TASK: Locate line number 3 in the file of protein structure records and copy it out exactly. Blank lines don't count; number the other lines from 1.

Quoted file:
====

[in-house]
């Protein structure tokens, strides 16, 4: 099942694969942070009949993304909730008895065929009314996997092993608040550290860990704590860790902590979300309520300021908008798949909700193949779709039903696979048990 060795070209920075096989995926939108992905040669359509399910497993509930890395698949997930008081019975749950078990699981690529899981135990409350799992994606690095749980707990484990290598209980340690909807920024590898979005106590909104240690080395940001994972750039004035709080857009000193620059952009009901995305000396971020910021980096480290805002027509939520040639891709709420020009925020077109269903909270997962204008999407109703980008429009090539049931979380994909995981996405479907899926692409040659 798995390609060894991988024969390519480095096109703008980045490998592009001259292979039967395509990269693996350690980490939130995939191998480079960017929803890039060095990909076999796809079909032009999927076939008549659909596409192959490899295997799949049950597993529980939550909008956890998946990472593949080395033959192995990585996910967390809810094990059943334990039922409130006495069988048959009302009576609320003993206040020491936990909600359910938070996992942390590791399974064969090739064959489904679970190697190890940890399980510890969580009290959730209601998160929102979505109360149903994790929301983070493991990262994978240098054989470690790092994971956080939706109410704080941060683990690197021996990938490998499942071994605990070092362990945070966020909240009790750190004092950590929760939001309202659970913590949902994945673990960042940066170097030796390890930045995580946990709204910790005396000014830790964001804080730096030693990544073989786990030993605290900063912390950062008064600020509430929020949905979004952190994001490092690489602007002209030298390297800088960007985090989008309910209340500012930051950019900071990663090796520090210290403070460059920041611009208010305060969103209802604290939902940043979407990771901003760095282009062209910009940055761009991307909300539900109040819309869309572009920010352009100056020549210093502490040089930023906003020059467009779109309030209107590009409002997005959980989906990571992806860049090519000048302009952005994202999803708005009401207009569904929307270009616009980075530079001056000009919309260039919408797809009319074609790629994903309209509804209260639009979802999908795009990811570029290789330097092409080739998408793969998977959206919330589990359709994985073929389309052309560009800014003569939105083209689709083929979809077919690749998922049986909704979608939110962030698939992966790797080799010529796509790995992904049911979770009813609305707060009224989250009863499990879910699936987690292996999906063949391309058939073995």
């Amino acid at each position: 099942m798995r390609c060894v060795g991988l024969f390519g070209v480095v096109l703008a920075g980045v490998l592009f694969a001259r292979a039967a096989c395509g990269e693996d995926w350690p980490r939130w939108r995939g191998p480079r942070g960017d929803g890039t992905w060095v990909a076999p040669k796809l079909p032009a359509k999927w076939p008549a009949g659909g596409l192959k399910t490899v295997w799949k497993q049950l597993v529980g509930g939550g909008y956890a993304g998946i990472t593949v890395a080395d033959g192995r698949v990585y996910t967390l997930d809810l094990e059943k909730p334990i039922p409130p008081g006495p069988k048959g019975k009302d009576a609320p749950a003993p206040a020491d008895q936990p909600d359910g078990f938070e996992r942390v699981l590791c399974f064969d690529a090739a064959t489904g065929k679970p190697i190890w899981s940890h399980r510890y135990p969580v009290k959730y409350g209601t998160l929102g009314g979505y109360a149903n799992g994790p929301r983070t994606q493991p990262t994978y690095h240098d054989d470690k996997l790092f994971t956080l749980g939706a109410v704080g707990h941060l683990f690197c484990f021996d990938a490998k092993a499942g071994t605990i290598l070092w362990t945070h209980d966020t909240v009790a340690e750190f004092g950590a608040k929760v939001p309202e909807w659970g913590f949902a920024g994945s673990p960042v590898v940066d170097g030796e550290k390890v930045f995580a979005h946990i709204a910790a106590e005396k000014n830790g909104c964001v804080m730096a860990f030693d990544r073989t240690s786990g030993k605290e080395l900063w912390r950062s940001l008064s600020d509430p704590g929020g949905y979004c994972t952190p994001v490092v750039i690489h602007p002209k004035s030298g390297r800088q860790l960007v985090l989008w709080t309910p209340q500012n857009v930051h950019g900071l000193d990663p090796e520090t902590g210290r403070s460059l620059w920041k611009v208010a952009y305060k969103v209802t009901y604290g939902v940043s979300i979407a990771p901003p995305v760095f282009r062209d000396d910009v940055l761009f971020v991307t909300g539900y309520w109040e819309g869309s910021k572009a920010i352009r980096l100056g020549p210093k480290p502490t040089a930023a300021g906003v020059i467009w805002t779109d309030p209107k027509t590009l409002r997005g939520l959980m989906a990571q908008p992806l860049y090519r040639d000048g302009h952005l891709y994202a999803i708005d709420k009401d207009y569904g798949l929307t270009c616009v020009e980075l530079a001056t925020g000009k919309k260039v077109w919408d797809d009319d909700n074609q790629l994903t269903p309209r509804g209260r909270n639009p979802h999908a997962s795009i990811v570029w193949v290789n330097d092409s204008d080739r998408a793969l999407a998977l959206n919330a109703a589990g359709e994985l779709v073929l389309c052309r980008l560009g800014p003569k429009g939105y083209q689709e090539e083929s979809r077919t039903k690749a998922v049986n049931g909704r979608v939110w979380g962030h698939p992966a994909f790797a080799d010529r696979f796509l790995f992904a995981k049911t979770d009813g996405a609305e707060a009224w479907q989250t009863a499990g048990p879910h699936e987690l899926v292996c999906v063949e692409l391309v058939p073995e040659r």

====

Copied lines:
């Amino acid at each position: 099942m798995r390609c060894v060795g991988l024969f390519g070209v480095v096109l703008a920075g980045v490998l592009f694969a001259r292979a039967a096989c395509g990269e693996d995926w350690p980490r939130w939108r995939g191998p480079r942070g960017d929803g890039t992905w060095v990909a076999p040669k796809l079909p032009a359509k999927w076939p008549a009949g659909g596409l192959k399910t490899v295997w799949k497993q049950l597993v529980g509930g939550g909008y956890a993304g998946i990472t593949v890395a080395d033959g192995r698949v990585y996910t967390l997930d809810l094990e059943k909730p334990i039922p409130p008081g006495p069988k048959g019975k009302d009576a609320p749950a003993p206040a020491d008895q936990p909600d359910g078990f938070e996992r942390v699981l590791c399974f064969d690529a090739a064959t489904g065929k679970p190697i190890w899981s940890h399980r510890y135990p969580v009290k959730y409350g209601t998160l929102g009314g979505y109360a149903n799992g994790p929301r983070t994606q493991p990262t994978y690095h240098d054989d470690k996997l790092f994971t956080l749980g939706a109410v704080g707990h941060l683990f690197c484990f021996d990938a490998k092993a499942g071994t605990i290598l070092w362990t945070h209980d966020t909240v009790a340690e750190f004092g950590a608040k929760v939001p309202e909807w659970g913590f949902a920024g994945s673990p960042v590898v940066d170097g030796e550290k390890v930045f995580a979005h946990i709204a910790a106590e005396k000014n830790g909104c964001v804080m730096a860990f030693d990544r073989t240690s786990g030993k605290e080395l900063w912390r950062s940001l008064s600020d509430p704590g929020g949905y979004c994972t952190p994001v490092v750039i690489h602007p002209k004035s030298g390297r800088q860790l960007v985090l989008w709080t309910p209340q500012n857009v930051h950019g900071l000193d990663p090796e520090t902590g210290r403070s460059l620059w920041k611009v208010a952009y305060k969103v209802t009901y604290g939902v940043s979300i979407a990771p901003p995305v760095f282009r062209d000396d910009v940055l761009f971020v991307t909300g539900y309520w109040e819309g869309s910021k572009a920010i352009r980096l100056g020549p210093k480290p502490t040089a930023a300021g906003v020059i467009w805002t779109d309030p209107k027509t590009l409002r997005g939520l959980m989906a990571q908008p992806l860049y090519r040639d000048g302009h952005l891709y994202a999803i708005d709420k009401d207009y569904g798949l929307t270009c616009v020009e980075l530079a001056t925020g000009k919309k260039v077109w919408d797809d009319d909700n074609q790629l994903t269903p309209r509804g209260r909270n639009p979802h999908a997962s795009i990811v570029w193949v290789n330097d092409s204008d080739r998408a793969l999407a998977l959206n919330a109703a589990g359709e994985l779709v073929l389309c052309r980008l560009g800014p003569k429009g939105y083209q689709e090539e083929s979809r077919t039903k690749a998922v049986n049931g909704r979608v939110w979380g962030h698939p992966a994909f790797a080799d010529r696979f796509l790995f992904a995981k049911t979770d009813g996405a609305e707060a009224w479907q989250t009863a499990g048990p879910h699936e987690l899926v292996c999906v063949e692409l391309v058939p073995e040659r």